Naturally, some people don’t like being tracked, so browsers allow to disable such cookies.

Also, some modern browsers employ special policies for such cookies:

Safari does not allow third-party cookies at all.
Firefox comes with a “black list” of third-party domains where it blocks third-party cookies.

Please note:

If we load a script from a third-party domain, like <script src="https://google-analytics.com/analytics.js">, and that script uses document.cookie to set a cookie, then such cookie is not third-party.

If a script sets a cookie, then no matter where the script came from – the cookie belongs to the domain of the current webpage.
<<</quote
 

Karolina Voluum

Service Manager
Service Manager
affiliate
Voluum
At first, these reports were giving me a feeling of uneasiness as well - after all, it seems tracking as we know and use it today might no longer be possible or limited in a very near future.

Since then, a fair amount of time, money and people have been (and will further be) invested into designing a new way of tracking at Voluum. Redirectless tracking is a natural development from direct tracking method but better and more complex. A campaign with redirectless tracking will be future-proof when it comes to browser vendors that are introducing tracking restrictions since it won't be using cookies, nor redirects.

It works like this: just like with the Direct Tracking Pixel, you put a script on a landing page, a visitor goes from an ad to a landing page directly, and the script reports a visit to Voluum. Then a visitor clicks a click URL, but (and this is the part where it works in a different way to DTP) it leads directly to an offer page. Not through Voluum, but again, directly. And this script reports it again. So a visitor goes from an ad through a landing page to an offer without any redirect (DTP redirect through Voluum after clicking a click URL).

It's still in beta but available upon a request. The results we see so far are very promising!


Karolina
 

darkxavier

Affiliate
affiliate
Thank you all for your replies but I am struggling to understand, I'm so not tech savvy, sorry.

Is there any way to do a sort of bypass so third-party cookies that are blocked no longer become blocked? Can one code a workaround on their website?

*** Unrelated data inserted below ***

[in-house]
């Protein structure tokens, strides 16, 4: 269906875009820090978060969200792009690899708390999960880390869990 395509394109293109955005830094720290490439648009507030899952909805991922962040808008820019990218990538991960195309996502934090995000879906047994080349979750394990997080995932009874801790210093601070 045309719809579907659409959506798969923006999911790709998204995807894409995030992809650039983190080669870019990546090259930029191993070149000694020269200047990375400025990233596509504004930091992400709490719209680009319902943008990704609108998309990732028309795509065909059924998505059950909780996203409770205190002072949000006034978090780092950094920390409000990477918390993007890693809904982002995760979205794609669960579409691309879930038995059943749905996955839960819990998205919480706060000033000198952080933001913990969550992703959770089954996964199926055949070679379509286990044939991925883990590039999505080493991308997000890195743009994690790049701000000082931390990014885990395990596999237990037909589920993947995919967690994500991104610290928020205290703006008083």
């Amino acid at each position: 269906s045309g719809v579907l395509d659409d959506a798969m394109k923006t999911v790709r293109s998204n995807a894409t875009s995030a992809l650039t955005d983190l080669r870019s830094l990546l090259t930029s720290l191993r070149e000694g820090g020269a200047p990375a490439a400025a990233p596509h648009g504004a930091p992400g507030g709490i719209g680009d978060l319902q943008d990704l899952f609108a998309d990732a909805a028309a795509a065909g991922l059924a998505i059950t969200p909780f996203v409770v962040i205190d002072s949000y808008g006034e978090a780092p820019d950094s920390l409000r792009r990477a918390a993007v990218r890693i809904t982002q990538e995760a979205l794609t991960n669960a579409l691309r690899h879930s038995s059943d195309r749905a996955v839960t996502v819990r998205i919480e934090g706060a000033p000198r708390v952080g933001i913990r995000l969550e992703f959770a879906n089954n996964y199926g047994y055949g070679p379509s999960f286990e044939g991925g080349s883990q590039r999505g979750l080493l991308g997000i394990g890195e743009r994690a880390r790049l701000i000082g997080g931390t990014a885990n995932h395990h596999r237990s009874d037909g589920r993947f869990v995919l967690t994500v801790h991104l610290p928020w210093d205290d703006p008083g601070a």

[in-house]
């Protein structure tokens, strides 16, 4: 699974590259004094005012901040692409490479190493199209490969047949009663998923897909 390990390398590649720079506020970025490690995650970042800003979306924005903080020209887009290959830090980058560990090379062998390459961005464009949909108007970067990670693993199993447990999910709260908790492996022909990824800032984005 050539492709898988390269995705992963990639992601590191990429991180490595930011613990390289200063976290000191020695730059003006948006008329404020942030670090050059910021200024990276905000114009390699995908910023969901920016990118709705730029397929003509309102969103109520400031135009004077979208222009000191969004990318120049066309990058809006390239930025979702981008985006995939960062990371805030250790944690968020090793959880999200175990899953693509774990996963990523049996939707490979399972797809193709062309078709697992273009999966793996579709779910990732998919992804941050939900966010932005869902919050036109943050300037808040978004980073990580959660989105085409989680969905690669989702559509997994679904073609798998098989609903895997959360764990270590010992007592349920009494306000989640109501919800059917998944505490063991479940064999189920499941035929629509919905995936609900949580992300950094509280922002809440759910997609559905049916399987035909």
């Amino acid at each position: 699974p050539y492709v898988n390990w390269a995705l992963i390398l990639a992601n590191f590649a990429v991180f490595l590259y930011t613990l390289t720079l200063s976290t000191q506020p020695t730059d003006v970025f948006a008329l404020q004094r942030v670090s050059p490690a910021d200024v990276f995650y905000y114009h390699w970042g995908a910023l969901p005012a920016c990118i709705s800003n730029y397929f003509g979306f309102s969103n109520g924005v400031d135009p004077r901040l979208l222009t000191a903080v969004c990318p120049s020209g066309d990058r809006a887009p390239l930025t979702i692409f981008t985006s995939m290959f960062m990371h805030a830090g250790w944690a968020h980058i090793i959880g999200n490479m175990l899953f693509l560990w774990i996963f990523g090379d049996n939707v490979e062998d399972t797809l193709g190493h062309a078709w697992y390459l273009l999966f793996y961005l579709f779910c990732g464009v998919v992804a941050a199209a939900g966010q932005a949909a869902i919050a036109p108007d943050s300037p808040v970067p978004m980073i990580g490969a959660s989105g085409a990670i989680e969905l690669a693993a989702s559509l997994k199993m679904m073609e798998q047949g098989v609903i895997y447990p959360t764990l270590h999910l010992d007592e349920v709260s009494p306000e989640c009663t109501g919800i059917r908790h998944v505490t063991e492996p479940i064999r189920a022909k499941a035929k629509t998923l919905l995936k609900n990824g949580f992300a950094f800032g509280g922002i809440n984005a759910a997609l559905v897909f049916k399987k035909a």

darkxavier

Affiliate
affiliate
"When Apple announced the initial ITP it caused a wave of anxiety among ad tech vendors that rely on third-party cookie tracking and revenues were affected. But gradually companies adapted and a range of workarounds were created to help circumvent the issues. One such workaround was to store third-party cookies as first-party cookies. To close those loopholes, Apple has developed 2.1 to counter those workarounds.“It’s [ITP 2.1] become something of an arms race between the Apple webkit Safari developers and ad tech firms,” said Sam Vining, head of data and consultancy at iCrossing. “It [ITP 2.1] was a response to the response [to ITP 2.0.].”"
From an article I read, I can post the link because I'm still under 10 posts.
 

Graybeard

Well-Known Member
affiliate
Bypass is what way?
Cookies have rules and browser's have rules -- these things are carved in stone by the RFC (internet laws (so to speak)) and the developers of the browser in question (Chrome, Firefox, other) nothing you can do.
  • If your offer tracks the referral by using a cookie -- if it not done correctly >>> you are screwed.
  • If you are being paid for ad views then the views should be able to be tracked by the referring URL or account id without a cookie. User uniqueness for views is what might be cookie tracked -- if anything, you might as an advertiser over pay or as a publisher be overpaid -- if the cookie is not found.
In high volume visits are counted by the user's cookie. You can't (or normally don't) use a database to do this when there are a few billion events per day or similar ... the lookup time is too long and it would use huge server resources.

The only bypass is to use cookies that will work or not to use cookies at all.